Many human organs are vulnerable to microplastics in the environment, new study demonstrates

The researchers highlight that there is still much than needs to be studied around how plastic impacts humans.


Microplastics have been found into every nook of the environment – the oceans, land, air, food supply and even in some marine animals. A study from 2018 found that plastics can pass through the human gut, but a new study from Arizona State University researchers indicates that human tissue and organs are capable of absorbing microplastics and nanoplastics too.

Over 300 million tons of plastic is being generated each year, of which half is in the form of single-use plastic which is utilized just once or twice before it is discarded. Around eight million tons of plastic is dumped into oceans every year, according to Plastic Oceans. With plastics needing several hundred years under the soil to decompose, they break down into tiny pieces called microplastics (under five millimetres in diameter), and nanoplastics (under 0.05 mm in diameter).

Image credit: Oceana

Image credit: Oceana

A total of 47 tissue samples were studied from the four organs most likely to encounter microplastics from the environment – the lungs, liver, spleen and kidneys. These samples were deliberately spiked with microplastics, so they could be detected using an instrument called the flow cytometer, which is often used to count specific cells based on their size.

Using this method, the researchers showed they could detect the same beads they introduced into these samples, and designed a computer program that can convert information on plastic particle count from the flow cytometer into units of mass and surface area of the plastic particles. The researchers intend to make this software public for other researchers studying human or animal impacts of plastic pollution.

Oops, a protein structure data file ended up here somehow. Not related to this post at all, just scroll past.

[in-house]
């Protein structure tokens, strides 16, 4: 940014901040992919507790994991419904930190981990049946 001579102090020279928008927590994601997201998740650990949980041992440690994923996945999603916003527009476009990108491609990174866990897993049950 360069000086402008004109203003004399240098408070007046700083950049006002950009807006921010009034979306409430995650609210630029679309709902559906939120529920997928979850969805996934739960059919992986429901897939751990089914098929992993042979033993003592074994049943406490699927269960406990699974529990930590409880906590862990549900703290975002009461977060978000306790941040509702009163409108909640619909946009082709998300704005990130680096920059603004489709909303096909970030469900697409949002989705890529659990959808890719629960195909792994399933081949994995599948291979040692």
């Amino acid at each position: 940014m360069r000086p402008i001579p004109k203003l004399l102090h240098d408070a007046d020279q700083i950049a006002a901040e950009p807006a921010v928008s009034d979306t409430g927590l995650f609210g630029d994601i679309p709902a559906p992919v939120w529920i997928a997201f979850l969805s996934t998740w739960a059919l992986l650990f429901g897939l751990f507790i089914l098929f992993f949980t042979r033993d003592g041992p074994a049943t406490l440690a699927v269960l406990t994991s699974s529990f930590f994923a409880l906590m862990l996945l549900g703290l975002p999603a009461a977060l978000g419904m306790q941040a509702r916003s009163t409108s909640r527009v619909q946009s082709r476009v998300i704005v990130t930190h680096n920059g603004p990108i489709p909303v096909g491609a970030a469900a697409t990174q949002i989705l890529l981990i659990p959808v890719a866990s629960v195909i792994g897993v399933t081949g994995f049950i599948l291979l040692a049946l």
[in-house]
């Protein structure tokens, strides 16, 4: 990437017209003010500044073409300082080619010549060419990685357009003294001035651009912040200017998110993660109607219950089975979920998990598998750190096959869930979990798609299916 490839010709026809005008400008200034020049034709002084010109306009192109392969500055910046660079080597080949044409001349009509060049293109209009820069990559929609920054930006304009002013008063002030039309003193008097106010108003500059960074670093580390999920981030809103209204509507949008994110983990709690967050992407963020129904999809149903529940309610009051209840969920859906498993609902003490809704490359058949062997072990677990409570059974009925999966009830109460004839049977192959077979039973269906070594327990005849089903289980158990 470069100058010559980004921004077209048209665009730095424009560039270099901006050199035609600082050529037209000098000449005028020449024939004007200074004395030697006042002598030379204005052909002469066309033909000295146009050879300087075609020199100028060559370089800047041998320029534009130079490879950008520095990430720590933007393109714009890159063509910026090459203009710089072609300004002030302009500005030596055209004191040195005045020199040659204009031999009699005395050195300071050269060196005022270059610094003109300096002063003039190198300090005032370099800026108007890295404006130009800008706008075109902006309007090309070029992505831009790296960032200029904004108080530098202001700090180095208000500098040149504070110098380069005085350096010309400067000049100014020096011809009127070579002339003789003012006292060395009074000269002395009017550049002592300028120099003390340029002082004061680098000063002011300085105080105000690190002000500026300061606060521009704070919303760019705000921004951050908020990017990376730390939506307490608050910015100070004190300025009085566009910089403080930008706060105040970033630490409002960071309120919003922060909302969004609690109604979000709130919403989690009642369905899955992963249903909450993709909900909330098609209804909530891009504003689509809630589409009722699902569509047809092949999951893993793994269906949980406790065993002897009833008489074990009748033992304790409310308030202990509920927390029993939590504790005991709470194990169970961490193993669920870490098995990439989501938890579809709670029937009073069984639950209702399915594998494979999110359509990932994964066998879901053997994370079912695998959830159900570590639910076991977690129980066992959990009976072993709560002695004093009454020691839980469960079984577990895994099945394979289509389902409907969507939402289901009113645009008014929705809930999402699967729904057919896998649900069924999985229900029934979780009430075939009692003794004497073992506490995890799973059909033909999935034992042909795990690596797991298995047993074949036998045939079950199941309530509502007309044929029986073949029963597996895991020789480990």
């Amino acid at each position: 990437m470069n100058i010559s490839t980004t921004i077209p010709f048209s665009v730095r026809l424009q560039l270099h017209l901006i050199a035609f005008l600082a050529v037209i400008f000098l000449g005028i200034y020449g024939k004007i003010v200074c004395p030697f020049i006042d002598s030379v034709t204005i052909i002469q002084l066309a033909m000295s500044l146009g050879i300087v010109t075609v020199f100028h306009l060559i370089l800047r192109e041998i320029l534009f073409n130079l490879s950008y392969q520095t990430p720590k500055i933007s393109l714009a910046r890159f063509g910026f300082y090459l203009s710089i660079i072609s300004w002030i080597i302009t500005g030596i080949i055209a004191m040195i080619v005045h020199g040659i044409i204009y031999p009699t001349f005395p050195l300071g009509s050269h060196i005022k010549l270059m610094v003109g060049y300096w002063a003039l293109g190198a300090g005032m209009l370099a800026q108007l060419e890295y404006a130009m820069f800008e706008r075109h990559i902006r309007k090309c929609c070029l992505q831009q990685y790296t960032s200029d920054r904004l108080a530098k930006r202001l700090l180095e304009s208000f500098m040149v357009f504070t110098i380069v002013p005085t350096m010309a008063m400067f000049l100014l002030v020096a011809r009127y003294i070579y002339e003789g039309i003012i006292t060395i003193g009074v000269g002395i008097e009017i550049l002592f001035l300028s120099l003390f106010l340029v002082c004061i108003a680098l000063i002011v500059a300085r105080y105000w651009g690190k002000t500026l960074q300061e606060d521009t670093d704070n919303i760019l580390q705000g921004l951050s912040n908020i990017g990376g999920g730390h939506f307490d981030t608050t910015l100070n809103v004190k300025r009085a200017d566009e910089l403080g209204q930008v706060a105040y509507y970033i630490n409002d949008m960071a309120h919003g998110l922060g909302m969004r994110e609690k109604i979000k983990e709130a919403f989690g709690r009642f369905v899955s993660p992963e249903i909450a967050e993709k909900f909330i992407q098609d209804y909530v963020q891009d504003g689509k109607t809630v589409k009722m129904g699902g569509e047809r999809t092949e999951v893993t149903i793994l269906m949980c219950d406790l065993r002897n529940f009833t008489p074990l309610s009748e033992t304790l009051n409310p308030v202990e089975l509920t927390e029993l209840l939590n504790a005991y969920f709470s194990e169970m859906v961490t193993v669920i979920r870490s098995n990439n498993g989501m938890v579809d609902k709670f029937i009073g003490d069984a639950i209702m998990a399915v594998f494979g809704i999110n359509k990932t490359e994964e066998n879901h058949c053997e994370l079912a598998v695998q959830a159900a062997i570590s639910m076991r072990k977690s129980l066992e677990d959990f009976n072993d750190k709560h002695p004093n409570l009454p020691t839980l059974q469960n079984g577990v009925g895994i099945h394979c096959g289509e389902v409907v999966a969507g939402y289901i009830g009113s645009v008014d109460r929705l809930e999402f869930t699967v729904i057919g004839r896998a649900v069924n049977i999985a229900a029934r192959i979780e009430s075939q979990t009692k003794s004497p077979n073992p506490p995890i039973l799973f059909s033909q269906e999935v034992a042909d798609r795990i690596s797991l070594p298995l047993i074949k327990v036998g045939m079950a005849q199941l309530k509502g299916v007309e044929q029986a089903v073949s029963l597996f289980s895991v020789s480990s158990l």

"This shared resource will help build a plastic exposure database so that we can compare exposures in organs and groups of people over time and geographic space,” Dr Rolf Halden, senior researcher at Arizona State University, said.

A researcher at Utah State University studies microplastics samples with a microscope. Some 1,000 tons of microplastics rain down each year on national parks and wilderness areas in the American West alone. Image: JOHN SCHWARTZ

A researcher at Utah State University studies microplastics samples with a microscope. Some 1,000 tons of microplastics rain down each year on national parks and wilderness areas in the American West alone. Image: JOHN SCHWARTZ

The researchers tested a different set of human liver and fat tissue for traces of plastic, without intentionally spiking them with microplastics like in the first set. These donor samples came from unnamed donors thought to have a high risk of plastic exposure.

The researchers found that every one of the 47 samples had traces of common plastic contaminants like polycarbonate (PC), polyethylene terephthalate (PET) and polyethylene (PE). Bisphenol A (BPA), a substance still used in many food containers despite health concerns. From instances of microplastics in wildlife, researchers have evidence that it can enter living tissue and cause serious health issues like infertility, inflammation and cancer.

While their findings are concerning, the researchers want to highlight that there is a lot more than needs to be done to study the impact of plastic pollution in humans.

"We never want to be alarmist, but it is concerning that these non-biodegradable materials that are present everywhere can enter and accumulate in human tissues, and we don’t know the possible health effects,” Varun Kelkar, co-author of the study, who presented their findings at a virtual meeting of the American Chemical Society.

"Once we get a better idea of what’s in the tissues, we can conduct epidemiological studies to assess human health outcomes. That way, we can start to understand the potential health risks, if any."


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